Replication Data for: Increasing fish farm profitability through aquaculture best management practice training in Egypt

Egyptian aquaculture production has grown rapidly to over one million tons per year so that it now provides most of the country’s fish supply.However, Egyptian fish farmers have received little extension advice or training.
An intervention starting in 2012 aimed to address this gap by providing best management practice (BMP) training for pond based tilapia monoculture and tilapia-mullet polyculture fish farmers. A series of field-based training modules were developed and designed with the participation of leading fish farmers and delivered through private sector farmer-trainers to over 2400 fish farm owners and managers. This paper reports on the results of an impact assessment survey carried out in 2015 comparing fish farm performance, production and profitability in randomly selected farms where the manager had received and was applying the principles of BMP training
(BMP) and farms where the manager had not received IE IDEAS project training (control). The results show that although the two groups were very similar in terms of general farm characteristics, BMP farms were more likely to practice tilapia-mullet polyculture than monoculture of tilapia. The main BMP training messages apparent
in the results were improved feed and fertilizer management. This resulted in more efficient food conversion ratios in BMP farms compared to control farms. Average fish yields and values were similar between the two groups, although BMP farms produced less small-sized tilapia and more mullet than the control farms. Lower feed costs resulted in significantly lower operating costs in BMP farms compared to control farms, whereas fixed costs were similar for the two groups. Average net profits were significantly higher in BMP farms compared to control farms equivalent to additional profits of over $15,000 for an average farm size of 7.5 hectares. Taking into account the number of farmers trained and BMP adoption rates suggests that $18.9 million additional profits were generated through the intervention in 2014. The results demonstrate that fish farms in mature aquaculture systems can benefit significantly from the adoption of improved farm management practices suggesting that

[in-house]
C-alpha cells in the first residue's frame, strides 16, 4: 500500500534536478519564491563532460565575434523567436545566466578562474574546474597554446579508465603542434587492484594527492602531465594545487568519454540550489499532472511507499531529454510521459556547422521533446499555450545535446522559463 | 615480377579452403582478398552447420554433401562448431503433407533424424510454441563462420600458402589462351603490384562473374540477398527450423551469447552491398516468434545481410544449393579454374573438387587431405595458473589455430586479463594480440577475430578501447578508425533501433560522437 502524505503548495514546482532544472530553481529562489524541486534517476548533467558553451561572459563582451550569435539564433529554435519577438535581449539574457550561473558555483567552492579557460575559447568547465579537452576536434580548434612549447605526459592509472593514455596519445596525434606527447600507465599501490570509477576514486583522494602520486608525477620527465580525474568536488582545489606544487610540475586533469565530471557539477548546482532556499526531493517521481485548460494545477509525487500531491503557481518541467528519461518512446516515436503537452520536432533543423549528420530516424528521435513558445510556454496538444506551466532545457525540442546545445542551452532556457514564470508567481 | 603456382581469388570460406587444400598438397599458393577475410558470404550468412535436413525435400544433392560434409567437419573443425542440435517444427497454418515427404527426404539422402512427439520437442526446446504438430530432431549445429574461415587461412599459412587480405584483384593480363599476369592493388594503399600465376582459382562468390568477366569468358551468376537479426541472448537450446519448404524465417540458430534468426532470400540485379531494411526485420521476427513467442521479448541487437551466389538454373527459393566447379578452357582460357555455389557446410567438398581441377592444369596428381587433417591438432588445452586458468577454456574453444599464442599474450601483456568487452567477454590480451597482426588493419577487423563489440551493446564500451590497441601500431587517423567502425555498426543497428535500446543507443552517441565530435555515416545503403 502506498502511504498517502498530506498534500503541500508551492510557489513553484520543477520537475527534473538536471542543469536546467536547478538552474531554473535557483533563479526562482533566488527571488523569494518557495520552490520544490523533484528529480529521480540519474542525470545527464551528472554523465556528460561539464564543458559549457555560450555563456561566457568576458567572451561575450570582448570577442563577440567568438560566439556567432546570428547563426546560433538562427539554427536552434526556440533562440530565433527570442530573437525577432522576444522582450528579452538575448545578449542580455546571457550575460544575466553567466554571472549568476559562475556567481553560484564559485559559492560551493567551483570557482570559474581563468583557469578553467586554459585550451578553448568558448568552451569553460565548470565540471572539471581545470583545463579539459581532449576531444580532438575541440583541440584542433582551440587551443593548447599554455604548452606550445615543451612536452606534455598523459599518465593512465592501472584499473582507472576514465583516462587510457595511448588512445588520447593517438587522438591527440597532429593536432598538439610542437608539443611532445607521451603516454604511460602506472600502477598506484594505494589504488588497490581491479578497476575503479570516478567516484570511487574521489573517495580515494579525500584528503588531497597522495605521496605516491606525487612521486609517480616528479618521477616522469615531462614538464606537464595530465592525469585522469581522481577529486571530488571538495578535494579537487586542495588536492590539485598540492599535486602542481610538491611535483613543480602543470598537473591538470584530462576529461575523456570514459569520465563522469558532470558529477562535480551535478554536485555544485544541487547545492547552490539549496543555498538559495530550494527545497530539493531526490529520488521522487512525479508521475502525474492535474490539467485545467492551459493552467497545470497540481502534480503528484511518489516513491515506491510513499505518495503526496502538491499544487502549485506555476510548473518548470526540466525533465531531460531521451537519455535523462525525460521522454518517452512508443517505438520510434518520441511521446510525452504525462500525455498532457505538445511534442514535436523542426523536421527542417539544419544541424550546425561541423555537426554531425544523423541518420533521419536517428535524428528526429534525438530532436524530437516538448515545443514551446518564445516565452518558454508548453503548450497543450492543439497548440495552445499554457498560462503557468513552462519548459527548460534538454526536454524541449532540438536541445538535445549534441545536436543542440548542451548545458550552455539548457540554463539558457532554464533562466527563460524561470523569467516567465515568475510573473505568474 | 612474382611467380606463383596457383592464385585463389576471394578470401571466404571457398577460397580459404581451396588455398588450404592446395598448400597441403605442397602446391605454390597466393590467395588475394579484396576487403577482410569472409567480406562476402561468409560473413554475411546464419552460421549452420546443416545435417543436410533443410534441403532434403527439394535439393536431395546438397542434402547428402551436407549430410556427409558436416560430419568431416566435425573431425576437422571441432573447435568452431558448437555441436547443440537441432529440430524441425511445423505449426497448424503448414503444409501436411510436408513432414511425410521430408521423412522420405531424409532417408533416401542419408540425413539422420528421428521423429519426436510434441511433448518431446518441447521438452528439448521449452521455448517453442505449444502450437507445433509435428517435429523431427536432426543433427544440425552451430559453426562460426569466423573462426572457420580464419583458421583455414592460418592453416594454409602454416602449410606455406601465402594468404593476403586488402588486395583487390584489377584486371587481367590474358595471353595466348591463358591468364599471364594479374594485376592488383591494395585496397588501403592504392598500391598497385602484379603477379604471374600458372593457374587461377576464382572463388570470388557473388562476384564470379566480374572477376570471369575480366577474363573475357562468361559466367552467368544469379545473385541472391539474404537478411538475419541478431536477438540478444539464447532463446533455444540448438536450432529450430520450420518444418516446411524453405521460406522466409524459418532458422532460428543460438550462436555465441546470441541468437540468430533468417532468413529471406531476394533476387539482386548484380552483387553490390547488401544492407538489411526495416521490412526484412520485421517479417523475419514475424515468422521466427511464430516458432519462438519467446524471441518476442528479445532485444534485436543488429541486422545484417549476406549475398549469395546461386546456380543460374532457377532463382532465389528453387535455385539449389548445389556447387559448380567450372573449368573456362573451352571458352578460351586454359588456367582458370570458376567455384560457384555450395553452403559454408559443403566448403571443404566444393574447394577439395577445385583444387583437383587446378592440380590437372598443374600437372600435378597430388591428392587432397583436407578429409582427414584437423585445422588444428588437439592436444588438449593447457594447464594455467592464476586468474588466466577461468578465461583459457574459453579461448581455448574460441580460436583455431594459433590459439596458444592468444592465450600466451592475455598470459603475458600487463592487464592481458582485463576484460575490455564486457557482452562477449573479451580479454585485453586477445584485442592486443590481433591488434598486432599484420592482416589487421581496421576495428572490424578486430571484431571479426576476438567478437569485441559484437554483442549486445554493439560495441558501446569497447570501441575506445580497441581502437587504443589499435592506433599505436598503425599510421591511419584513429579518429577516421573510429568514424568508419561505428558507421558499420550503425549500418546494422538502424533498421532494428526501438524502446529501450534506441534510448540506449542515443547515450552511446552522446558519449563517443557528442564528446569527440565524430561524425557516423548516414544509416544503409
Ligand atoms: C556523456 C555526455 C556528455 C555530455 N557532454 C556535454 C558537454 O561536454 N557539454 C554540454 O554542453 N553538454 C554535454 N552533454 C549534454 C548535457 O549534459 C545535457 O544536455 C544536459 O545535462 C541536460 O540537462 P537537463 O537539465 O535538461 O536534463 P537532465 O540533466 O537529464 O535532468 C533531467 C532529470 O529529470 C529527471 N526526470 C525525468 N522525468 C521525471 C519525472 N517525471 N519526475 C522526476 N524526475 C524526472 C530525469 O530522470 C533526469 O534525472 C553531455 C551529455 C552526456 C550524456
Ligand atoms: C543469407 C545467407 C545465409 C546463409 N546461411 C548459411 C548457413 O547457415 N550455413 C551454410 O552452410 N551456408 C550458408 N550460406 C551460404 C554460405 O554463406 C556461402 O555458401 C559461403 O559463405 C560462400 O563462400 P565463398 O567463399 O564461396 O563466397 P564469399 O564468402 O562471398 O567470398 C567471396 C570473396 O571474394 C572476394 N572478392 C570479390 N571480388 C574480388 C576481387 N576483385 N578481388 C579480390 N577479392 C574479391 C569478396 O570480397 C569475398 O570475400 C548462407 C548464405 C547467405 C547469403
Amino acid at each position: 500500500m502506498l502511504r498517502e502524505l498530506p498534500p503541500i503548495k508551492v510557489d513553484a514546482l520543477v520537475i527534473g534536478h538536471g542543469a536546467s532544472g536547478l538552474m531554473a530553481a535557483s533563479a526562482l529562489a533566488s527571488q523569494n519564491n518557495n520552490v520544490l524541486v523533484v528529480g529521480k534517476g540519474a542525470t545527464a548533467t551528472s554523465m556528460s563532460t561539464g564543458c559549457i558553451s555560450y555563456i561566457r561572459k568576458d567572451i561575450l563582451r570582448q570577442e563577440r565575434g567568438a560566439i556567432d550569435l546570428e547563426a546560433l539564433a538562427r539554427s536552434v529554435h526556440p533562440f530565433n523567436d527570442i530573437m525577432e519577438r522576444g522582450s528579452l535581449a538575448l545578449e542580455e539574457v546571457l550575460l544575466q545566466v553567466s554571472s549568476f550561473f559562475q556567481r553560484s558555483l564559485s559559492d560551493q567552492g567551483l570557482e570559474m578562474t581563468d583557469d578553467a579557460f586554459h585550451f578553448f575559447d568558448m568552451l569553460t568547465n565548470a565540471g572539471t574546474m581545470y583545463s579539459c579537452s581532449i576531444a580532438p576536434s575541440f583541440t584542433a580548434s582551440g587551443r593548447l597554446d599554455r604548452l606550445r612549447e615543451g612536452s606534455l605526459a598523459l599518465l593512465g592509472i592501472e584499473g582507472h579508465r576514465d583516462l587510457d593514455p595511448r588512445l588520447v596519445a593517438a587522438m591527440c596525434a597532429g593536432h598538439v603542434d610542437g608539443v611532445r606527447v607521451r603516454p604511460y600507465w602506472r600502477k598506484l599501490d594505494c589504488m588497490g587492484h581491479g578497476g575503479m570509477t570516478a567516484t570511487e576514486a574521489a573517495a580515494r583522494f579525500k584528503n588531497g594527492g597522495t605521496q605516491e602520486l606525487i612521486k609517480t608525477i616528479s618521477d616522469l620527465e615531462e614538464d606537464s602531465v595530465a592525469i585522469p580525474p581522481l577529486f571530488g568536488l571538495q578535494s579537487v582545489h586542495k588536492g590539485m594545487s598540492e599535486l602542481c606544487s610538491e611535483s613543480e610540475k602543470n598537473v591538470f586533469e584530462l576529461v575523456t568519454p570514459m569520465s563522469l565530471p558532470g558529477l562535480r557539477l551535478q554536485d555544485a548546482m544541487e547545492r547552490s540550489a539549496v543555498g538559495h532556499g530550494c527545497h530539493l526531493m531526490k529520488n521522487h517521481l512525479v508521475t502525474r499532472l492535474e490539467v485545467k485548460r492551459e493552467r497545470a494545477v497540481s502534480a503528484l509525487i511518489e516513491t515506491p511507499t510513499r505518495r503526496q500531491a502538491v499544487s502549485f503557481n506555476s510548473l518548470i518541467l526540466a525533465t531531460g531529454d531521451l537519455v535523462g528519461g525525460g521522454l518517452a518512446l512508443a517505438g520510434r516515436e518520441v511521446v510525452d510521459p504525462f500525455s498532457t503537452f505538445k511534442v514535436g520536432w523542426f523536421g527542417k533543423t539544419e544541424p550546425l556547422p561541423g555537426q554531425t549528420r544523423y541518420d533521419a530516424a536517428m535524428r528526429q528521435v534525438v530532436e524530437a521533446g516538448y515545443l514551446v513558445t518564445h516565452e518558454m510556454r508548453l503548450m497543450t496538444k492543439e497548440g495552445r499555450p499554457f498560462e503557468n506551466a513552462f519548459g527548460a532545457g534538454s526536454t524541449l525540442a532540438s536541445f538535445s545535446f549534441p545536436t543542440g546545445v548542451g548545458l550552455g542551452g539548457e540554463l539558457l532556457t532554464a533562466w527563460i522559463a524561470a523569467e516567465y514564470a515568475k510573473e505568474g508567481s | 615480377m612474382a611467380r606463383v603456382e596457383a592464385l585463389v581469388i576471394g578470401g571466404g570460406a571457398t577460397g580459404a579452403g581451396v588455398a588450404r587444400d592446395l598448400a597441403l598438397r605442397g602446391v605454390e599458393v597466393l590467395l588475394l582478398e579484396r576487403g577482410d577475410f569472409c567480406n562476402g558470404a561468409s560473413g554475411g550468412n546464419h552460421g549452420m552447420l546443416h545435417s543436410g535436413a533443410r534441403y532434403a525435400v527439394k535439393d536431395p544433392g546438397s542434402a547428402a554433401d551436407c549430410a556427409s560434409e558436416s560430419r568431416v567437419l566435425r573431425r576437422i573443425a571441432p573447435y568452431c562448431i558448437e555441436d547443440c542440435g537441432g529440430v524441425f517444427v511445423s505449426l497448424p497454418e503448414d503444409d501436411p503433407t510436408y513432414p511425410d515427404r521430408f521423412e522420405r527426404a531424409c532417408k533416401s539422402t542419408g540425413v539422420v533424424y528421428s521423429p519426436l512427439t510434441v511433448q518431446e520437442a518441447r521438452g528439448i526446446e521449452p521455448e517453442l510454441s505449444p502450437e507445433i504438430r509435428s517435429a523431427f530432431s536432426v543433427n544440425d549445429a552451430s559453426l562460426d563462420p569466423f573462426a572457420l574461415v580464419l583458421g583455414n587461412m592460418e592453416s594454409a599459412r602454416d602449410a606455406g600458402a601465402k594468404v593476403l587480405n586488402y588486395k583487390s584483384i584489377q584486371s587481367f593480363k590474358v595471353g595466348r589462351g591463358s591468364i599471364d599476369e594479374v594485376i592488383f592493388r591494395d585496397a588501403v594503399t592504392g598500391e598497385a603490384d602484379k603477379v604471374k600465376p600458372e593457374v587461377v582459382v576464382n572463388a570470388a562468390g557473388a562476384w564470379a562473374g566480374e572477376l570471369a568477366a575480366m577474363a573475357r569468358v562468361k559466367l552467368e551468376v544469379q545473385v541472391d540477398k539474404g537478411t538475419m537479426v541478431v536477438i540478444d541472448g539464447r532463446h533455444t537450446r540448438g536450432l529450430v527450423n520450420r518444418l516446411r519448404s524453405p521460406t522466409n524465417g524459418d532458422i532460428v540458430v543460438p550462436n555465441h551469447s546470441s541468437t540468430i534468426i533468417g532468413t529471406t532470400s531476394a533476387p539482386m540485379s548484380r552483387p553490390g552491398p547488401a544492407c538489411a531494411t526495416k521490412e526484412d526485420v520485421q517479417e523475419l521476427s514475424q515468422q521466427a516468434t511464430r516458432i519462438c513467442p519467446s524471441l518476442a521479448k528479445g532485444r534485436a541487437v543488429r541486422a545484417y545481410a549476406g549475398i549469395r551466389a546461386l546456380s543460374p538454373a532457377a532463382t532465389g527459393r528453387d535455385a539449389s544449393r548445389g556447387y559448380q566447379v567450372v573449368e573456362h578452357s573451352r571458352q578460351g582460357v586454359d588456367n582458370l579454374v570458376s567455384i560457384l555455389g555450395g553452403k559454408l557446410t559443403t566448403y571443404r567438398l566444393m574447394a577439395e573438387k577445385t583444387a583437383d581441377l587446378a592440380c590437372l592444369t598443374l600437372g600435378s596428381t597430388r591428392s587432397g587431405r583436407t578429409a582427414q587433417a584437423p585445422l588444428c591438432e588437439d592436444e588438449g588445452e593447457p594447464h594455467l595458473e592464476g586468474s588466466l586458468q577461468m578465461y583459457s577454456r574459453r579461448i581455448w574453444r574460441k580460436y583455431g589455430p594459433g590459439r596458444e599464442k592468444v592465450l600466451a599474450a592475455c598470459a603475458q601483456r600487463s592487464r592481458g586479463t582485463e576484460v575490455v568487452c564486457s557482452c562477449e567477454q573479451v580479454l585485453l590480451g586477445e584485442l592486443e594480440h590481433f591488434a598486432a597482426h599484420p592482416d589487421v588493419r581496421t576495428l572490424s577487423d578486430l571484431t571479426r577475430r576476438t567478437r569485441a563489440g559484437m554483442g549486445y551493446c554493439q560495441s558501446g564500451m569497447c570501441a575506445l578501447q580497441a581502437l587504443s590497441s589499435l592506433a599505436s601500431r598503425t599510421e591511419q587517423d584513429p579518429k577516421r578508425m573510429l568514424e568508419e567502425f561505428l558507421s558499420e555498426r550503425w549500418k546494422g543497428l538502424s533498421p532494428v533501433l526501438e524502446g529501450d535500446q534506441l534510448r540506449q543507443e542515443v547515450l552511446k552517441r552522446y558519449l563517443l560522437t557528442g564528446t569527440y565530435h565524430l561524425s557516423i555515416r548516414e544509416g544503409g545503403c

similar approaches, including field-based BMP training and the use of private sector farmer-trainers should be used to accelerate the development of nascent aquaculture sectors in other parts of Africa.
Statement of relevance: While it is often assumed that training will benefit fish farmers the true economic benefits have rarely been documented. This research demonstrates clear improvements in the profitability of Egyptian fish farmers following best management practice training.

Replication Data for: MAMA SASHA Monitoring Data